Temporary Support in a Paternity Case
December 2, 2015 § 2 Comments
Is there a right to a temporary hearing in a paternity case? If so, by what authority?
We know that chancellors in divorce cases may grant temporary relief per MCA 93-5-17(2), which allows the judge to make orders for “temporary alimony, temporary custody of children and temporary child support and make all proper orders and judgments thereon.”
In paternity cases, however, you can search high and low in Title 93, Chapter 9, dealing with paternity actions, and you will not find a similar statute conferring temporary authority. So, does that mean you can’t have a temporary hearing in a paternity action?
In a word, no.
The answer is in MCA 93-11-56(10), which states:
Upon motion of a party requesting temporary child support pending a determination of parentage, temporary support shall be ordered if there is clear and convincing evidence of paternity on the basis of genetic tests or other evidence, unless the court makes written findings of fact on the record that the award of temporary support would be unjust or inappropriate in a particular case.
I have had a lawyer argue that if paternity is uncontested, then there is no pending determination, so temporary relief should be denied. I disagree for the reason that I believe the “determination of parentage” means a final judgment. If there is no final judgment, then I think temporary relief is appropriate, as it would be in a divorce.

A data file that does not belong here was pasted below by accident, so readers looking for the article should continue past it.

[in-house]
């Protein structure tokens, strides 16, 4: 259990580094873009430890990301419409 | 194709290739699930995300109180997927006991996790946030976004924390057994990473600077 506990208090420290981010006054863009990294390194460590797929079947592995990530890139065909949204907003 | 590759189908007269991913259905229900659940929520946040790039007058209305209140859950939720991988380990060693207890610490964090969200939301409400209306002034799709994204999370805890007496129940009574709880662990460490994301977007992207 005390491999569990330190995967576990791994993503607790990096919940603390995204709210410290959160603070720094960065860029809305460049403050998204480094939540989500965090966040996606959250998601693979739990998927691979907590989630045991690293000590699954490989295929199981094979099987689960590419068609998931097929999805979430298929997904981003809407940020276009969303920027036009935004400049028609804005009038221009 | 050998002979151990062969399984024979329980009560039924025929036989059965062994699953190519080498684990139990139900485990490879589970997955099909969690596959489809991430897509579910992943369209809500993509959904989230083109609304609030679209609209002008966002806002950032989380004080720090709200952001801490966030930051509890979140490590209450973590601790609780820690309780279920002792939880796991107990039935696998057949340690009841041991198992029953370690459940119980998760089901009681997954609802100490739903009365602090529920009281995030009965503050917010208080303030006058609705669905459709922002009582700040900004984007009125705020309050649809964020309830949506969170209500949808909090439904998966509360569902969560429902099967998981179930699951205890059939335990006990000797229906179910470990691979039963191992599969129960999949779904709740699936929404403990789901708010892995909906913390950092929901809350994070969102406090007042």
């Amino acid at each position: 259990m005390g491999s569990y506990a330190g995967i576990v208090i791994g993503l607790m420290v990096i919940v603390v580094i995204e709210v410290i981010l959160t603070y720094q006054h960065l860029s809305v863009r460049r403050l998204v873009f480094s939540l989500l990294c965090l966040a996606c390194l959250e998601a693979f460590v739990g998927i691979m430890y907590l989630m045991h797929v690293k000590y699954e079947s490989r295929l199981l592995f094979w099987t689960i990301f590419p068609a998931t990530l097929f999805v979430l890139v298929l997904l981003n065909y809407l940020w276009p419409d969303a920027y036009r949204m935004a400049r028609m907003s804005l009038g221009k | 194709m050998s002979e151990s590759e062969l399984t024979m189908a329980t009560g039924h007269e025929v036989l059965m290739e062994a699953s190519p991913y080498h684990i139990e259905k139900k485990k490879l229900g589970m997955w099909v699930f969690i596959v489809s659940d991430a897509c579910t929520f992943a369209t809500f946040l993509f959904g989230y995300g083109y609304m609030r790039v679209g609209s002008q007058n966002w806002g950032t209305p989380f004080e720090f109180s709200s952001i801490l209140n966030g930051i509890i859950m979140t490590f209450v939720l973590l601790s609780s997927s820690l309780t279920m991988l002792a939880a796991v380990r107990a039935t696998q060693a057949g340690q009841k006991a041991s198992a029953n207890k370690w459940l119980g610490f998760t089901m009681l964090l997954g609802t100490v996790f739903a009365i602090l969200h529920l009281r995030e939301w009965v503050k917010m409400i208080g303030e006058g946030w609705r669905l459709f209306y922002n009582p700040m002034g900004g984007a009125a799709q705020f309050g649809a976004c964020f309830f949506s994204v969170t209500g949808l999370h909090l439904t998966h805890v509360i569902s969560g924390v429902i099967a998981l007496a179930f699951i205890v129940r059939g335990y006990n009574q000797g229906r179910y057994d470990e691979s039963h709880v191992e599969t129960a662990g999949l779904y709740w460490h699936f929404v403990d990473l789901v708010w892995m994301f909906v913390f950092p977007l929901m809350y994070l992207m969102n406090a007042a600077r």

So, is the court limited by the language of the statute to temporary support only, leaving the parties to play tug-of-war with the child until a final hearing can be had? I think that would be an absurd result. Section 93-11-65 gives the court general authority to hear custody determinations. Chancery courts are charged to do what is in the best interest of the child. In my opinion, the court must act.
Next time you are asked by a chancellor by what authority you are asking for temporary relief in a paternity case, cite MCA 93-11-65(10). You won’t find it among the paternity statutes.
As a side note, our legislature has amended the custody and support statutes repeatedly to accommodate requests by DHS to address issues they have faced. As a result, we have a mish-mash of conflicting and unclear language, some of which is difficult to harmonize with standard practice in chancery court. One of many examples is the TPR statute that was clearly amended to address DHS concerns, but as a result became inoperable between private parties as a result, as pointed out in this post on the MSSC’s decision in Chism v. Bright. It would be great if some commission could study these statutes, clarify them, distinguish between chancery and county court actions where appropriate, and remove the ambiguities.